For some days now, German politicians have been debating new information about the role of the country's Foreign Ministry during the Nazi era. An investigation conducted by of a commission comprised of prominent historians concluded that the diplomats worked much closer with the Hitler regime than previously had been thought. Former Foreign Minister Joschka Fischer of the Green Party convened the commission back in 2005. On Thursday, current Foreign Minister Guido Westerwelle officially presented the study's findings.
During his term in office, Fischer issued an order that the Foreign Ministry cease to publish obituaries for former diplomats who had been members of the Nazi party when they die, an order that was recently repealed by Westerwelle. In an interview with SPIEGEL ONLINE, Green Party co-chair Claudia Roth seriously criticizes the Free Democratic Party politician for the move and calls on all German ministries to investigate and come clean about the role they played in the Third Reich.
SPIEGEL ONLINE: Are the Greens now feeling proud of Joschka Fischer (the politician who launched the probe into the Foreign Ministry)?
Roth: We should thank our former foreign minister for bringing something hideous and shameful to light -- that Nazi ideas were fully adopted by white-collar workers in the Foreign Ministry. Joschka Fischer stood up to criticism that he would foul his own nest, and with his order to start the historical commission he made it clear that the ministry's pride in itself (as a haven of resistance to Hitler) was no longer acceptable.
SPIEGEL ONLINE: Fischer also mandated that former Nazi party members should not be honored posthumously. Under the current foreign minister, Guido Westerwelle, that ruling was lifted. Do you understand this decision?
Roth: I find it impossible to understand and impossible to forgive. It is a sort of anticipatory obedience to the institution's working culture. Westerwelle has betrayed the people who do not want to sweep German history under the rug. With its talk of a "temporary arrangement," his ministry is trying to pull itself discreetly out of this affair.
SPIEGEL ONLINE: Westerwelle has already announced that the findings will be incorporated into training for future German diplomats. Do you think this goes far enough?
Roth: That is a first step -- but it doesn't go far enough. It plays to public interest in the history of the Foreign Ministry, but for this reason the findings should be made accessible for general research and passed on to the federal archives. The ministry should also look into the art collections at German embassies. Along with the Goethe Institute, every single embassy should have its history investigated.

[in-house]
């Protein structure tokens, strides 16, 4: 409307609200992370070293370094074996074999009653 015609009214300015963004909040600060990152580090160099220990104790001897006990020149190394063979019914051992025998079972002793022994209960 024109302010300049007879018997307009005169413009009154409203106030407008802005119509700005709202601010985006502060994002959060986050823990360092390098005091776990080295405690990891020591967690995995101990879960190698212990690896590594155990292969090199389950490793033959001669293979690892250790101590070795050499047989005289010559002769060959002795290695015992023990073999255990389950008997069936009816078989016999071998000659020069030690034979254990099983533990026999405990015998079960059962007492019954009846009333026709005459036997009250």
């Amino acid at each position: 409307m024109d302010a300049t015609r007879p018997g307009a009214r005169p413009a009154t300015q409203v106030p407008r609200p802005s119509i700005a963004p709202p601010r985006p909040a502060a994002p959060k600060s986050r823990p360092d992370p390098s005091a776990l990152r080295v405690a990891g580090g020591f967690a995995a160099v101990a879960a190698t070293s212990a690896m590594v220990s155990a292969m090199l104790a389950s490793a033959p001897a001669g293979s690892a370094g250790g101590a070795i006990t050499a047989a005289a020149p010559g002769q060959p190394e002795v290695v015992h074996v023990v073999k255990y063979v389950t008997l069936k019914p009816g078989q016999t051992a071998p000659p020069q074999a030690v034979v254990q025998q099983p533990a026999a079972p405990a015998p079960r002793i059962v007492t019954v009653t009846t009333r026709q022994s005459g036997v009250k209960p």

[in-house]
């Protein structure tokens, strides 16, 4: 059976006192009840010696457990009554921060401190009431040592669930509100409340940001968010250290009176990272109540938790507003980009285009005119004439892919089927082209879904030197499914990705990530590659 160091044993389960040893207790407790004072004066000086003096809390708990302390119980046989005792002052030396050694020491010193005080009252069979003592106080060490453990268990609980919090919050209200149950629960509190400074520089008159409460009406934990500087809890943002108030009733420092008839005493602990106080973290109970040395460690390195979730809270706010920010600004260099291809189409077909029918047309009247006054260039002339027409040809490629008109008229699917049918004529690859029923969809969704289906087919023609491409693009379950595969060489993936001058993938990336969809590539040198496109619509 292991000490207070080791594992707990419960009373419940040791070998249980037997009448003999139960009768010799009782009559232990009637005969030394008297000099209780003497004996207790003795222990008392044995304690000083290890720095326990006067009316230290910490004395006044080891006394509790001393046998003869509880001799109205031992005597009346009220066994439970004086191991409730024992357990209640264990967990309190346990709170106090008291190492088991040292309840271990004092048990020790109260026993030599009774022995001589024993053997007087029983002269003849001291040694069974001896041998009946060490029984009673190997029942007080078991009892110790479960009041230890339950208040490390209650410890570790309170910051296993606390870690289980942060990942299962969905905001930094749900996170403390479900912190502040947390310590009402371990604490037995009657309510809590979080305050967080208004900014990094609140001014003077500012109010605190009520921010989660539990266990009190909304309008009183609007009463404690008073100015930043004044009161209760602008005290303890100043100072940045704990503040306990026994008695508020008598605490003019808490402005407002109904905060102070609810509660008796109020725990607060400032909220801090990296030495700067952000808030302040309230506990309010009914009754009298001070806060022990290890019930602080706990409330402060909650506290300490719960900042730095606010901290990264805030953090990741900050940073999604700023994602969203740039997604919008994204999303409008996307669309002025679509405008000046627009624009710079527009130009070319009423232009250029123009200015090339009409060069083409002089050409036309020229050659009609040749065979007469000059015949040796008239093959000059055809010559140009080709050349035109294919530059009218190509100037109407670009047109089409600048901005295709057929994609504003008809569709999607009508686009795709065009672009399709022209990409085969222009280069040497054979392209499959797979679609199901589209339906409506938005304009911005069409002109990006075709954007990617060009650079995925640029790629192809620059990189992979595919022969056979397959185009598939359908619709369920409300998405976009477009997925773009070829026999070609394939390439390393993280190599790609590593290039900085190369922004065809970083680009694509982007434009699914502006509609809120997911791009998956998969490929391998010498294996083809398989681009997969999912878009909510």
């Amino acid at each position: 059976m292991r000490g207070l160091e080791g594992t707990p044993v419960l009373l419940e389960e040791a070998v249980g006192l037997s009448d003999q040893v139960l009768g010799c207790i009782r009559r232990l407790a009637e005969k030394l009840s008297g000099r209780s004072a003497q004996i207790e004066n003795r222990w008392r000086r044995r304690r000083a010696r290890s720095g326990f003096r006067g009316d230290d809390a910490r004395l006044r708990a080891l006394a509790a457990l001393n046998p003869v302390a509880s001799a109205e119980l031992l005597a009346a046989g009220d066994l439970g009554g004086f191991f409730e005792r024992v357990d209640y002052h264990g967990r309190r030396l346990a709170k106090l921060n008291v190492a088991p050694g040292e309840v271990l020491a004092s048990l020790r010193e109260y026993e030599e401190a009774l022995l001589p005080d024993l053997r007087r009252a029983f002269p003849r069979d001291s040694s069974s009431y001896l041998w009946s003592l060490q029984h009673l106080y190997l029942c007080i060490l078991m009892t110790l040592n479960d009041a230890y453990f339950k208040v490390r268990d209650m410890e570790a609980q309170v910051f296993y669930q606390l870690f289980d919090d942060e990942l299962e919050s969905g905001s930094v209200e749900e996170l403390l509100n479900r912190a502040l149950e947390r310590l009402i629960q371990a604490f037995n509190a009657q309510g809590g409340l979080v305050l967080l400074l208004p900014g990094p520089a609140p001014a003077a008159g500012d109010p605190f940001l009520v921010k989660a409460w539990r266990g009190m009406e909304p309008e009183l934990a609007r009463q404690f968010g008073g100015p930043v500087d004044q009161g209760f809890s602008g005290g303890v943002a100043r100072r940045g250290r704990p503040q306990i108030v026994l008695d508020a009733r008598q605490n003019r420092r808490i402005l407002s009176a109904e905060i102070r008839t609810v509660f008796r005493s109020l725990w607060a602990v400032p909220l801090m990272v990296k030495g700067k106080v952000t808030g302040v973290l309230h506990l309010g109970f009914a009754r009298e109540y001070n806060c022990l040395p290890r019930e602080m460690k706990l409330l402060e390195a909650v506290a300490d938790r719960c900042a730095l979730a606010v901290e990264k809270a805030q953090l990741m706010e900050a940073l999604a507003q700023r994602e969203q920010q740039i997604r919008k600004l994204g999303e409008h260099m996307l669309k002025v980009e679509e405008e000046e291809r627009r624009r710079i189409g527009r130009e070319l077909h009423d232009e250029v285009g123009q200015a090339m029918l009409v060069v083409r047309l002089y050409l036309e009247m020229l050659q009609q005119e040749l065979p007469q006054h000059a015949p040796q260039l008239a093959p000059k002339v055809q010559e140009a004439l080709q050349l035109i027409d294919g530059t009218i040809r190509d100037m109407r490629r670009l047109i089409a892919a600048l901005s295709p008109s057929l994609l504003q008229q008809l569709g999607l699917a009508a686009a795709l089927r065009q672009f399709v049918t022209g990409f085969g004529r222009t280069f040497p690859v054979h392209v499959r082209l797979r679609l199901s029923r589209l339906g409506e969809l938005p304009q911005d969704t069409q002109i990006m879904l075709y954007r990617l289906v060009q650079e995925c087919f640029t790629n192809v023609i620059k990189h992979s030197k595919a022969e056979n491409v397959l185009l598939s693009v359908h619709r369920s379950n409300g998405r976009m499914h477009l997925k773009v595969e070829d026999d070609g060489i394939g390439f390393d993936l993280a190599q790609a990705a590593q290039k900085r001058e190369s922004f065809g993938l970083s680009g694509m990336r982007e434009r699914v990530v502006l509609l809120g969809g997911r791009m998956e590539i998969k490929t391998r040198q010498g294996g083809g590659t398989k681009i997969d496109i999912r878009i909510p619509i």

SPIEGEL ONLINE: You are demanding a lot from the Foreign Ministry. At the same time there are ministries in Berlin which to this day have not examined their role during the Nazi years. What should be done with them?
Roth: It's a completely unacceptable situation. For that reason I appeal to Minister of State Bernd Neumann, who is responsible for how we deal with the past, to act. Every ministry should investigate its own role during the Nazi era. That applies to institutions like the health or economy ministries, where, as yet, no investigations have been made.
SPIEGEL ONLINE: Your former colleague Otto Schily (once a Green, now a Social Democrat), fought hard to avoid a similar investigation into the Interior Ministry while he led it (under former Chancellor Schröder). Why was there no firm position on this under Schröder's government?
Roth: I regret very much that there was no common attempt. In fact, Otto Schily wasn't open to discussion on this issue. He was against re-examining the ministries' roles during the Third Reich. But some ministries did it, for example the Agriculture Ministry, under Renate Künast. Also the Finance Ministry, later, under Peer Steinbrück, began to review its own history.
SPIEGEL ONLINE: Why is resistance to probing institutional history still running so high in many ministries?
Roth: I experienced the same phenomenon, personally, in my own district, when I decided to review Augsburg's Third Reich history. In the worst possible way, I was told I was denigrating my own region. This attitude remains widespread in Germany. It makes me hope that the new report on the Foreign Ministry will put pressure on other ministries. I am not taking this position just to dwell on history, but because I believe that remembering the crimes of the Third Reich -- and clarifying what happened -- are the best tools for fighting contemporary right-wing extremism and racism.